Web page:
I am trying to match the true scan lines between 3 cameras for 1080P from camera and those produced by down rezing 4K video to 1080P. I guess if I shoot the exact same thing for the exact time and the file size is the same that might be an OK proxy. Thanks for helping.
Ah, so you are after the native resolution the camera shoots at. There isn't much info I can find on how to do this with video, but you can do it with video games, and I assume the methodology should be much the same. That said, you can probably do it much faster by typing "(model of your camera) native resolution" into Google.
I've read in a few places that all 1080P are not equal in that they can be as low as 800 pixels, it is one reason why 4K to 1080P produces superior 1080P. I don't think any of the manufacturers would want you to know which cameras produce full 1080 spec, which is why I was wondering if you can tell how many vertical pixels are in a video file instead of stated "1080P".
Not all cameras capture natively at the resolutions they claim to, but the days of non-native 1080p are long past for the most part. Even most pro-sumer 1080p cameras capture 1080p pixel for pixel (many capture above 1080p and downsample the higher resolution image from the sensor to 1080p upon compression).
"Even most pro-sumer 1080p cameras capture 1080p pixel for pixel (many capture above 1080p and downsample the higher resolution image from the sensor to 1080p upon compression)."
Yes, between sensor, sensor read-out, frame processing and recording there usually is a lot of math involved to combine, replace, recreate, interpolate pixels. Thus it even let recordings done with lenses which doesn't offer an appropriate resolution looking good. So within a "real-life" recording it will be hard to tell if this was "real" 1080p or not.
As mentioned above I think the topic starter is more interested in learning how to identify what a camera does internally. We don't really talk about scan lines anymore but there are lots of different types of sensors and how they are read.
One of those differences is a global shutter (all pixels at the same time) or a rolling shutter (reads pixels in a row from top to bottom each frame) the last can cause issues with fast movements.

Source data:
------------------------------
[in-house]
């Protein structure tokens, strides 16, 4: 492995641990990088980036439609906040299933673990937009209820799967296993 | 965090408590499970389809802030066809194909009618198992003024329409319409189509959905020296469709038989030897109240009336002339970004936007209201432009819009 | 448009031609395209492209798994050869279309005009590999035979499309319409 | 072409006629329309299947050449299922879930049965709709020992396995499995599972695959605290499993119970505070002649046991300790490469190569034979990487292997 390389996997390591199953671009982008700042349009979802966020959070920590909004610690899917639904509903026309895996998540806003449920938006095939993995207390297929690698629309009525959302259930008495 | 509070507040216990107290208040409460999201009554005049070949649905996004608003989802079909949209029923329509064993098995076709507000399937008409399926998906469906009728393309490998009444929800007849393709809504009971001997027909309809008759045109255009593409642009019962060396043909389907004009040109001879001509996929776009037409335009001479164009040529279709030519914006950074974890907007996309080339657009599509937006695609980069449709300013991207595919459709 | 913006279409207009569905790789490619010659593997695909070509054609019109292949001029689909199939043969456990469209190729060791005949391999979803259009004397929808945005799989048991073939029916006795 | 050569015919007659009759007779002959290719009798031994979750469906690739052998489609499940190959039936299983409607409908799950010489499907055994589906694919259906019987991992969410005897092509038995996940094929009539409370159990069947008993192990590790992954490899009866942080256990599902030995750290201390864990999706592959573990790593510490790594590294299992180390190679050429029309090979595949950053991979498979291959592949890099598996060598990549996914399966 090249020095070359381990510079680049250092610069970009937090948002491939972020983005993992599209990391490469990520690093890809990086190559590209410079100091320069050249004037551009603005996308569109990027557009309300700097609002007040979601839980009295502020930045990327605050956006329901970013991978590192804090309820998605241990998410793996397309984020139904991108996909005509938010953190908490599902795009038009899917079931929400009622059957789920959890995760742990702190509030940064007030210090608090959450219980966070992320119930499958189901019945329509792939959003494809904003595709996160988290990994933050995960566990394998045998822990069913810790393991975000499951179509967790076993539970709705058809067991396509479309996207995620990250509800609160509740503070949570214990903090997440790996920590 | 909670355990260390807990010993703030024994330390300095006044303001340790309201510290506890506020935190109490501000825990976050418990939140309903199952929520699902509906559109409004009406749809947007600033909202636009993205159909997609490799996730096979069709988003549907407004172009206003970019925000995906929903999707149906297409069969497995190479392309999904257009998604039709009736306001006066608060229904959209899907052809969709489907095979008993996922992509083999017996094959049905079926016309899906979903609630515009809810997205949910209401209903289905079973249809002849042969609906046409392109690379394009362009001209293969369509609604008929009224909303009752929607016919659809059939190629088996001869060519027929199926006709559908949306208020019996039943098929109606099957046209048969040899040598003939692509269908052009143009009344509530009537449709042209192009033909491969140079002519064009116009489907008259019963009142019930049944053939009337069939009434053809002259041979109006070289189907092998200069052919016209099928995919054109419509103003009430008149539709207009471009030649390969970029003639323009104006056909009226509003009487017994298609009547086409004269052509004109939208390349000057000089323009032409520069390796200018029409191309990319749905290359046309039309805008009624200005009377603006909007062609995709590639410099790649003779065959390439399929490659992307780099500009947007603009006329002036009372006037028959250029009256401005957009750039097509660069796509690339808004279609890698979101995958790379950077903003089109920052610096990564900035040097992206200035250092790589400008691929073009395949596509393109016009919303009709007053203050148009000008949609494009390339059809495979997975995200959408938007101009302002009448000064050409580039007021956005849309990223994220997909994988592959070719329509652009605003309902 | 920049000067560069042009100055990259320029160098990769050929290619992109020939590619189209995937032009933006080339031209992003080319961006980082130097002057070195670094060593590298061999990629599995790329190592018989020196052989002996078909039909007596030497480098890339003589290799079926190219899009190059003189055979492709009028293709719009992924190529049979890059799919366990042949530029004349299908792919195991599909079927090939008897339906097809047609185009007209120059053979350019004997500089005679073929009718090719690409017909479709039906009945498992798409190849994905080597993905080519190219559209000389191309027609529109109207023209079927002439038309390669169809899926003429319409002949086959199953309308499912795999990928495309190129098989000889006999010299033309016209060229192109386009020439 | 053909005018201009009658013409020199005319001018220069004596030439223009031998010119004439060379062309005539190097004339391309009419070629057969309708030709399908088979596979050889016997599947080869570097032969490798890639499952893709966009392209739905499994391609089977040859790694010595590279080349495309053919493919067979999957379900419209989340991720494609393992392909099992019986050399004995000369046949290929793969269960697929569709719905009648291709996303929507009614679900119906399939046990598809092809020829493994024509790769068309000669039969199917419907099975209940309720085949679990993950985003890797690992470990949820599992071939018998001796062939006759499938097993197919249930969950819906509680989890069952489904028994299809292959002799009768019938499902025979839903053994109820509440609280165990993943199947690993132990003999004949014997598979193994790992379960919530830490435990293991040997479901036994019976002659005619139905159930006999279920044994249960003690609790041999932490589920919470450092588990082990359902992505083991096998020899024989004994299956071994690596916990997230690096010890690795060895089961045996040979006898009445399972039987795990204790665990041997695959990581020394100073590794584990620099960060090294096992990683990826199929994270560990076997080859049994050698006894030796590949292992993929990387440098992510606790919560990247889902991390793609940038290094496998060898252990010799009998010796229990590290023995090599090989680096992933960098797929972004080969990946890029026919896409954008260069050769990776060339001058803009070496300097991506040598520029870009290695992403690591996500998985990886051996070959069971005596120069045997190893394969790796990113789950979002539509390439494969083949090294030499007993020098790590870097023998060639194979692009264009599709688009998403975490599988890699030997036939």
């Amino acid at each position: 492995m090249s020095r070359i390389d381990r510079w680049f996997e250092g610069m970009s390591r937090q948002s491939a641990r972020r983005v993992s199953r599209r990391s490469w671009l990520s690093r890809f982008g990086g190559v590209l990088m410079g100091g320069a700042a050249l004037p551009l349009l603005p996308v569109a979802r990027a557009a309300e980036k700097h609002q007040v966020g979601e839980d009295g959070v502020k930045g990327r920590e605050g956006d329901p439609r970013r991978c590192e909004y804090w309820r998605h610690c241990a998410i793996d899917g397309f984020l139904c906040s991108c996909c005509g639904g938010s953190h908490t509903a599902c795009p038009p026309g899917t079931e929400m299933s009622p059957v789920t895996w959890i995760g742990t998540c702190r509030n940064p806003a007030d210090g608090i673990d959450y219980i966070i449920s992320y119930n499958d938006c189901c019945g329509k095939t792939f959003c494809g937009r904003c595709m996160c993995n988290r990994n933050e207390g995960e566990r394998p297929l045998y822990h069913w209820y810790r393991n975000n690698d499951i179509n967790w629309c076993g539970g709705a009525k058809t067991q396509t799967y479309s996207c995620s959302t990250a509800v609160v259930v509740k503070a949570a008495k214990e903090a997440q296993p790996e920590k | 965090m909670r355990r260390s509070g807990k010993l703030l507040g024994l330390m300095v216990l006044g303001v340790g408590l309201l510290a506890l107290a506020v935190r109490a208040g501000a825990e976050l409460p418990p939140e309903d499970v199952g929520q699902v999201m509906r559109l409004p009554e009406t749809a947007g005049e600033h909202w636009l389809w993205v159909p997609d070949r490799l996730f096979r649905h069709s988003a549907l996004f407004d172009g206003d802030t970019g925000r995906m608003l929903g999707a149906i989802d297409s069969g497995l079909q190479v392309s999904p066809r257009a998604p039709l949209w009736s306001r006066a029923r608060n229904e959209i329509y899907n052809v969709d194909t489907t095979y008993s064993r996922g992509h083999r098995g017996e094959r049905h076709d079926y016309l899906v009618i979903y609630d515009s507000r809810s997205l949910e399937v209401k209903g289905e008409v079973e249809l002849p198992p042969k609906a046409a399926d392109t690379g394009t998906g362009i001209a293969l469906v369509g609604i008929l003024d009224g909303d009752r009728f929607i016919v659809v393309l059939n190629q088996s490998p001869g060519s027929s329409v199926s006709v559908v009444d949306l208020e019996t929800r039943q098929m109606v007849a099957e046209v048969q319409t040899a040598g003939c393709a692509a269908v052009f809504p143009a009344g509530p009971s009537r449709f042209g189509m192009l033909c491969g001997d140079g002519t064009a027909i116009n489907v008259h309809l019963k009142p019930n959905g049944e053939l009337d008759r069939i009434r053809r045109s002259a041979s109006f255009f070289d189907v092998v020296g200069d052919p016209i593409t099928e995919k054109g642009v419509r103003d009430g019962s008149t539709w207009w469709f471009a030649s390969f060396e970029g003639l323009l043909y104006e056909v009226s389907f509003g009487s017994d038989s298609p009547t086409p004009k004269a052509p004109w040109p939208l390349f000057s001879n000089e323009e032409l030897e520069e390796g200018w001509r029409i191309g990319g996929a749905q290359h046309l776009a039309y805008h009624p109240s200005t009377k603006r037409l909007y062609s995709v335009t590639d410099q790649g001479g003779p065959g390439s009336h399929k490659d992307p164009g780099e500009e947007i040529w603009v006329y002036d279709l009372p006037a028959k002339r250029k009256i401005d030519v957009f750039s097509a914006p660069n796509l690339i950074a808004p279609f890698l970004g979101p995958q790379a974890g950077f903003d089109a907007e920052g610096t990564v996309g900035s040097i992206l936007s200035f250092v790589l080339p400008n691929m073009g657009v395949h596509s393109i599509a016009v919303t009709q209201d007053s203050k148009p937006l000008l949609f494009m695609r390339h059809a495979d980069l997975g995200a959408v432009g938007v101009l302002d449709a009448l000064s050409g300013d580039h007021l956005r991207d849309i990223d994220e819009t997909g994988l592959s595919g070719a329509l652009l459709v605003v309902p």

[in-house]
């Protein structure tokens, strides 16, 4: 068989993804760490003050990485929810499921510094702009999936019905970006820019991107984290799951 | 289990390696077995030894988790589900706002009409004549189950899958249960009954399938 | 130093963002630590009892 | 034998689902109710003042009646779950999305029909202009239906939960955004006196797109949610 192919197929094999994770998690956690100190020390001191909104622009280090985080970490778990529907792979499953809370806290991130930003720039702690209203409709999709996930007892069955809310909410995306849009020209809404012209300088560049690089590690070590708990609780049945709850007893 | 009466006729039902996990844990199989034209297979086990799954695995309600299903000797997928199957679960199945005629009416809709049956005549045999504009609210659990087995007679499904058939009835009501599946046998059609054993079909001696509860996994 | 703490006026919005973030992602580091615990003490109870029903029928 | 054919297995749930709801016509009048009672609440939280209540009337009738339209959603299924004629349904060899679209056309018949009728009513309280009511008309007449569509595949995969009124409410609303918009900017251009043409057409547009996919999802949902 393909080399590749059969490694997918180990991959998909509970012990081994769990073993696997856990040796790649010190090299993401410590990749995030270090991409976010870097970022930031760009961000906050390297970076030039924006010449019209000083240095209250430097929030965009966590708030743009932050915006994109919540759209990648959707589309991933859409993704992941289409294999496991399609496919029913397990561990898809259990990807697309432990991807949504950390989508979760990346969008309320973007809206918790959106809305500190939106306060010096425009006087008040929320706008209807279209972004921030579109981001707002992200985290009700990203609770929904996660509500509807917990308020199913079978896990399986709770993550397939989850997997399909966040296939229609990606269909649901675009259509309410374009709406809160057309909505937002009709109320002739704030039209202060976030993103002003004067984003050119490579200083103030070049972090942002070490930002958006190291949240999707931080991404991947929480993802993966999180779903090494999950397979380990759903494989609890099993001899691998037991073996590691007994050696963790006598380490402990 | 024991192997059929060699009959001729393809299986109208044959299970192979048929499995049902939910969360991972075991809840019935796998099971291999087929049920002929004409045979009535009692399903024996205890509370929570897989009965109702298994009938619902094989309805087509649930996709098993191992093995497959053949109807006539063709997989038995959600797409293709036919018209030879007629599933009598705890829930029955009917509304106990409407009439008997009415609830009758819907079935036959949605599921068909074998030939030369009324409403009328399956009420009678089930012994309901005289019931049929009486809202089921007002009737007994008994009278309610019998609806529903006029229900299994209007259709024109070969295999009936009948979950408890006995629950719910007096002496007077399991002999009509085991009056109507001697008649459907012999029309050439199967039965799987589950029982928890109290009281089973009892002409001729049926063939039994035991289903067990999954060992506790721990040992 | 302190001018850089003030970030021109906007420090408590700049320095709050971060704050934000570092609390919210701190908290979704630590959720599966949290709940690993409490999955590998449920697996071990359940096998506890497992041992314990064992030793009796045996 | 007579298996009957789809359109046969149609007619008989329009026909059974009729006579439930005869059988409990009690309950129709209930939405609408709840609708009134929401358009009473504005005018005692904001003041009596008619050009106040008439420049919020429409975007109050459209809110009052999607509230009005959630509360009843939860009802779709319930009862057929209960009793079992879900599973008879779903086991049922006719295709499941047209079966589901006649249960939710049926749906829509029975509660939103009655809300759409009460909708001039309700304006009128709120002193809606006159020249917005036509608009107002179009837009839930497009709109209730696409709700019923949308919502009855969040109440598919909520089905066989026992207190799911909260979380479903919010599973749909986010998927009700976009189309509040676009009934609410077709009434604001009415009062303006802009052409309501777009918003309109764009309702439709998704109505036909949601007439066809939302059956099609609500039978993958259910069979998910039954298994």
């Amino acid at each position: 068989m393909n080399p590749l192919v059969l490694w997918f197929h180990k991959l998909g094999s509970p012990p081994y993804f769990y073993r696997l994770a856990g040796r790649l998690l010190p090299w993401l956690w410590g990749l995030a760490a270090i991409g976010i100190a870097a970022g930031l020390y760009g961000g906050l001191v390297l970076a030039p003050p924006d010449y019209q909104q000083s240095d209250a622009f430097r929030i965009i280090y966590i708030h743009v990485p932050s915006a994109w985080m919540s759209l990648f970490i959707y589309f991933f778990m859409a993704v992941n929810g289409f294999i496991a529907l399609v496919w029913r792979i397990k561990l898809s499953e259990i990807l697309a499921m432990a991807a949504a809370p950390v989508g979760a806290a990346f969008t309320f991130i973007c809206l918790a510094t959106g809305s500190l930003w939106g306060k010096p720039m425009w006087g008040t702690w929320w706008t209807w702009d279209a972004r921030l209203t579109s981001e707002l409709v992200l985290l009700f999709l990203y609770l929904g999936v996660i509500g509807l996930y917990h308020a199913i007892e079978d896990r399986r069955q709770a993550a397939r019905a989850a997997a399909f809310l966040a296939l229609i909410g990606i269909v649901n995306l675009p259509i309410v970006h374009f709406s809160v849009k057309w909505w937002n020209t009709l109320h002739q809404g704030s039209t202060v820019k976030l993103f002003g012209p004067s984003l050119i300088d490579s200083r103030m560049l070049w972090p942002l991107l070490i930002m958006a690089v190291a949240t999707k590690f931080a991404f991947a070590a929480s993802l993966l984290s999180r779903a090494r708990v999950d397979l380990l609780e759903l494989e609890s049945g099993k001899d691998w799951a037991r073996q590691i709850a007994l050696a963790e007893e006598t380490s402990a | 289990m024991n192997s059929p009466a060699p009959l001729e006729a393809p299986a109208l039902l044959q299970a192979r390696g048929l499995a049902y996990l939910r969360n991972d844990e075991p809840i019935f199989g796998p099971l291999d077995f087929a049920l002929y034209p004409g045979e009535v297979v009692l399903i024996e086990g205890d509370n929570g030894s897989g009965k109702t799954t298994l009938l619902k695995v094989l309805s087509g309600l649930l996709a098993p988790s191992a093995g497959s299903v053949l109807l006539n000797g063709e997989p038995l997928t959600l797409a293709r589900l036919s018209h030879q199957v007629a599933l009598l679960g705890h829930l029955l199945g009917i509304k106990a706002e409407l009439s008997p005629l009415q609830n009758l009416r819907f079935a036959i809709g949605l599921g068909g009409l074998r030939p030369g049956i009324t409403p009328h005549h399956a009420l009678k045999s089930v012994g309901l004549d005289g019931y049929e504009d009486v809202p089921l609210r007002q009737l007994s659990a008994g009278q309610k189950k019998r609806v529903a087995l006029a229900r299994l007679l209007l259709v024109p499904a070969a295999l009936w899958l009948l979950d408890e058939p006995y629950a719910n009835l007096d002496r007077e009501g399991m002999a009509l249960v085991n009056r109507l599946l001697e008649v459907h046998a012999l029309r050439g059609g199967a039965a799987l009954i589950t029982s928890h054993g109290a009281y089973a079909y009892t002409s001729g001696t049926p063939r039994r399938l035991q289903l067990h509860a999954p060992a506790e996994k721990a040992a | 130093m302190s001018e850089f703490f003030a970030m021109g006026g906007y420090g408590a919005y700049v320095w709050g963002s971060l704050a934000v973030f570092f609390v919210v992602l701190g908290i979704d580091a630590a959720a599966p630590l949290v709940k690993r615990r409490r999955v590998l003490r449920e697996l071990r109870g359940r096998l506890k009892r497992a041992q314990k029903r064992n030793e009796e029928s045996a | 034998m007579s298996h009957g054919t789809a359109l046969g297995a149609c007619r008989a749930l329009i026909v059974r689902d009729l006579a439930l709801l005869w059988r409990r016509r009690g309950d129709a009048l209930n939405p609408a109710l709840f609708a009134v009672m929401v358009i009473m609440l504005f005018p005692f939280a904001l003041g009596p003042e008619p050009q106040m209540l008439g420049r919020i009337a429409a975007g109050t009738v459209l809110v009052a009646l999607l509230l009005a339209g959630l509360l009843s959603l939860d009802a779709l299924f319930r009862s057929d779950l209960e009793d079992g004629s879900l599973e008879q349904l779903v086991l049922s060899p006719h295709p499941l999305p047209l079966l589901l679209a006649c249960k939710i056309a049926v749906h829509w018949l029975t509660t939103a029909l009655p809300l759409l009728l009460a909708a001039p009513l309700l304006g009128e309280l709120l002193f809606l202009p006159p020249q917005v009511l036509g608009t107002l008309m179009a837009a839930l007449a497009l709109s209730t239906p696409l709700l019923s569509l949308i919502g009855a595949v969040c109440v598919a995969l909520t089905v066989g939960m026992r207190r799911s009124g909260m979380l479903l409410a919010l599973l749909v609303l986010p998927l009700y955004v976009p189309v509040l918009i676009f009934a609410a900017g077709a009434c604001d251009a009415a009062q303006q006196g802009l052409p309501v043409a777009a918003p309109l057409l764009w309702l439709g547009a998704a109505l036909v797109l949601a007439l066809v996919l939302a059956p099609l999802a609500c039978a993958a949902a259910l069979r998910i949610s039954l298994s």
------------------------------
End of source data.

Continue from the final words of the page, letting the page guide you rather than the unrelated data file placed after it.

Or for instance, some cameras have a 6MP sensor but only use 2MP in the middle while recording 1080p video, that's called pixel cropping but other cameras will record the video with the full 6MP of the sensor and then internally downscale it to 2MP producing a 1080p output. The last is generally preferred because you are getting more details and light on the sensor creating a superior quality footage. This process is called pixel binning.
On the other hand, a really big sensor with for instance 6MP which you can shoot natively and output 6K footage will probably still be better, that's what RED cameras do for instance.
Sadly, as also already mentioned, you can't really identify what the recording equipment was capable of with the output file. Even things such as too low bitrates can completely destroy details which the sensor captured without issue.
So yes, a 1080p file has 2 million pixels in it, but I guess the topic starter is wondering how to identify how it was recorded internally inside of the camera which shot it. Other then looking up how those cameras work internally, you won't really know.
Thus it even let recordings done with lenses which doesn't offer an appropriate resolution looking good.
The subject of glass, which most people ignore, is often the determining factor in output resolution. Now that sensors / encoders can out-resolve any glass lens (since mpeg-2, really), physical quality and $ alone is what makes cinema better than prosumer acquisition, in almost every case.
Yep, I have 2 cameras that have to use sections of the sensor (thus cropping) and one that does a native capture. What I've decided to do is shoot in 4K and down rez in render to keep things consistent.
This is the Zeiss, Roger has been publishing the mtf charts for other manufacturers also, both photo and cine.
Glass for sure is also important...
A small extract from comment by Roger Cicala ...
The highest resolution cinema lenses are generally the rehoused, recently made, photo lenses. In the case of both Canon and Zeiss, the Cine version of a lens is often a previous generation compared to the current photo version.
Classic, well regarded cinema lenses are rarely high-resolution. Why should they be? Until 4k and up became common resolution was of little importance.
Isn't there also the subject of native vs. interpolation in regards to camera resolution video recording funny business? I know the last time I was shopping for a camera that is what some people were pointing out in regards to some cams which claimed to record at 4K res. So I'm unsure if D7K records in 4K and downscales to 1080 if that really helps or not.
I'm also unsure how interpolation works but I would take a guess and say if 1 pixel is green and another is yellow, and then the pixel between them is not recorded natively and gets "interpolated" instead, then that pixel in the middle is likely blue(Yellow+Green) due to interpolation, where it seems something like that UniqueColorCounter plugin wouldn't detect something like that.
I could be totally wrong, video overall is a pretty weak point of knowledge for me. I rely on people who are much smarter and educated then me on the subject. 😋